Tag Archives: Surkhet
I live in a small town in semi-rural New Jersey. Well at least it was semi-rural when I moved here 17 years ago. Brookside is a historic town dating back to 1749 before there was a United States of America. It’s a quiet little town with less people living here now than there were during the American Revolution. This area was pro American and General Washington had his headquarters just 5 miles away in Morristown.
Every year, the big event in town is the Fourth of July Parade. I have seen every one since moving here in 1994 – except last year when Erin and I were in Nepal. It’s a quaint little parade with boys scouts and girl scouts, fire trucks and tractors, family floats and even a mini parade within the parade – “the pooch parade”. Folks sit along the sides of East Main Street or watch from their porches as their friends and neighbors pass by in celebration of our nation’s independence.
It’s the kind of community affair that is slowly disappearing from America. It’s one day where we all slow down and re-connect with one another. Each year we honor a Community Service recipient. This year the award went to Maggie Doyne. Brookside is in Mendham Township, so technically, Maggie isn’t a resident because she lives in the next town over, Mendham Borough. Mendham Township actually circles around the borough like a donut and the two towns share the same high school. That’s how Maggie and Erin know each other, they were in the same graduating class. But Maggie has become our local hero and we all claim her as our own.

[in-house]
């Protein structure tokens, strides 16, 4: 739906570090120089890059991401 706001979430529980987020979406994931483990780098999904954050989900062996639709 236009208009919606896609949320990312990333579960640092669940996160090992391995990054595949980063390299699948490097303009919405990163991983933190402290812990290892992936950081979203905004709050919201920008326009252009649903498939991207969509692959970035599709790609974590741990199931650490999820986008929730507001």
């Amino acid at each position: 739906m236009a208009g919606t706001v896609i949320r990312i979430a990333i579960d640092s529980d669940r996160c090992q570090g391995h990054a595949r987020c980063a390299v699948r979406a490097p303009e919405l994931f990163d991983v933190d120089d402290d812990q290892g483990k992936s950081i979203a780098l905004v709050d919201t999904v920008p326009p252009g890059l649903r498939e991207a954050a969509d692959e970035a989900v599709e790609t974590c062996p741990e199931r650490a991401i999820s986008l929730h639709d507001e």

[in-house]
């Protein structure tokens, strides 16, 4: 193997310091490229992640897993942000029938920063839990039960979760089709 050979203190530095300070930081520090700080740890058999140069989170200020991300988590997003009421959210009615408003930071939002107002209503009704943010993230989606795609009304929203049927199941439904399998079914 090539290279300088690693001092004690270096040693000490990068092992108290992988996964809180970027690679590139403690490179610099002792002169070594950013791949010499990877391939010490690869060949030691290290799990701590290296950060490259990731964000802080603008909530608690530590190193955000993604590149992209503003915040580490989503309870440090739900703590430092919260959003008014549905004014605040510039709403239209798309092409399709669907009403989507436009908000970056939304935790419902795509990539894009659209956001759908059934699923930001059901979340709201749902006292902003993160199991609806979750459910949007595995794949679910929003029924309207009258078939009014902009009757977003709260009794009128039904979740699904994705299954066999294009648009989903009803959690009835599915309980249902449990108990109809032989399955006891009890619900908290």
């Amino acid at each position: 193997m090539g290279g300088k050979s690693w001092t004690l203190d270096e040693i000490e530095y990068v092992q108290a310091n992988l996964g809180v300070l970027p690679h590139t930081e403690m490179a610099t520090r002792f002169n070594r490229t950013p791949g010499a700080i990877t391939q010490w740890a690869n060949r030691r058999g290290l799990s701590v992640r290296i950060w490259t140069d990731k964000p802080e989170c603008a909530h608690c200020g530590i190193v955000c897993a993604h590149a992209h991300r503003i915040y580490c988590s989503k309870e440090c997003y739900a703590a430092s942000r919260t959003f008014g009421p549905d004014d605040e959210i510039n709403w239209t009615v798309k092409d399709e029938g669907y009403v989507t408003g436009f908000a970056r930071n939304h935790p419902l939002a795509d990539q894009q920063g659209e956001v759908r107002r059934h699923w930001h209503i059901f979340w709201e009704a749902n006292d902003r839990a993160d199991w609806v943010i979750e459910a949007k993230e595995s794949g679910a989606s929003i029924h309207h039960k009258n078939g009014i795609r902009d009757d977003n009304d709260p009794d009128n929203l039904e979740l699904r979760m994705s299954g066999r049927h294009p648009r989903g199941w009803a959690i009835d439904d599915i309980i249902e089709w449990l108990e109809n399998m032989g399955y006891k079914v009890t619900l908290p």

In 2005, Erin went off to college like most kids did in her graduating class. Maggie took a gap year that turned into a different life’s path for her. And what a path she has taken. It’s amazing what Maggie has done at such a young age. She is twenty four years old and has built a home for 35 orphaned children whom she lives with in Nepal, as well as built a school for over 250 children. She has not only been an inspiration for our film project, but has motivated countless others who have heard her story.
Watch Video of Maggie in July 4th Parade
Maggie July 4th USA For Web
I put together a few clips of Maggie at the last Monday’s parade. I’d like her children to see Maggie riding in the convertible, throwing candy to children in the little town that she grew up in – on the Fourth of July in the USA.
I’ve been in hibernation this past month – or at least it feels like it. No airplanes, no adventures and not much interaction with people as I tackle the tedious part of editing this film. It’s tough sometimes and a hard adjustment after the summer that I had, and there are some days, I’m just looking for a distraction.
But I keep my eye on the prize and the prize is the completed film.
Yesterday, I got news that our project was featured on the home page of More Magazine. Jamie Niles had interviewed me a couple of weeks ago and they had gotten it online quickly. They provided a link to our Kickstarter site and that just might be the extra little push we need to reach our goal. We’re less than $400 away with 14 days to go! I’m sure we’ll make it.
In anticipation of making that goal, I have talked to a couple of editors and will pick one who is the right fit for this story or stories.
A professional editor will give the film new eyes and see things that I may not notice and help arc the story in the most powerful way. I cannot wait till I get to that point, when all the footage is transcoded and sound is synced and ready to hand off to the pro to do what they do best – edit the story.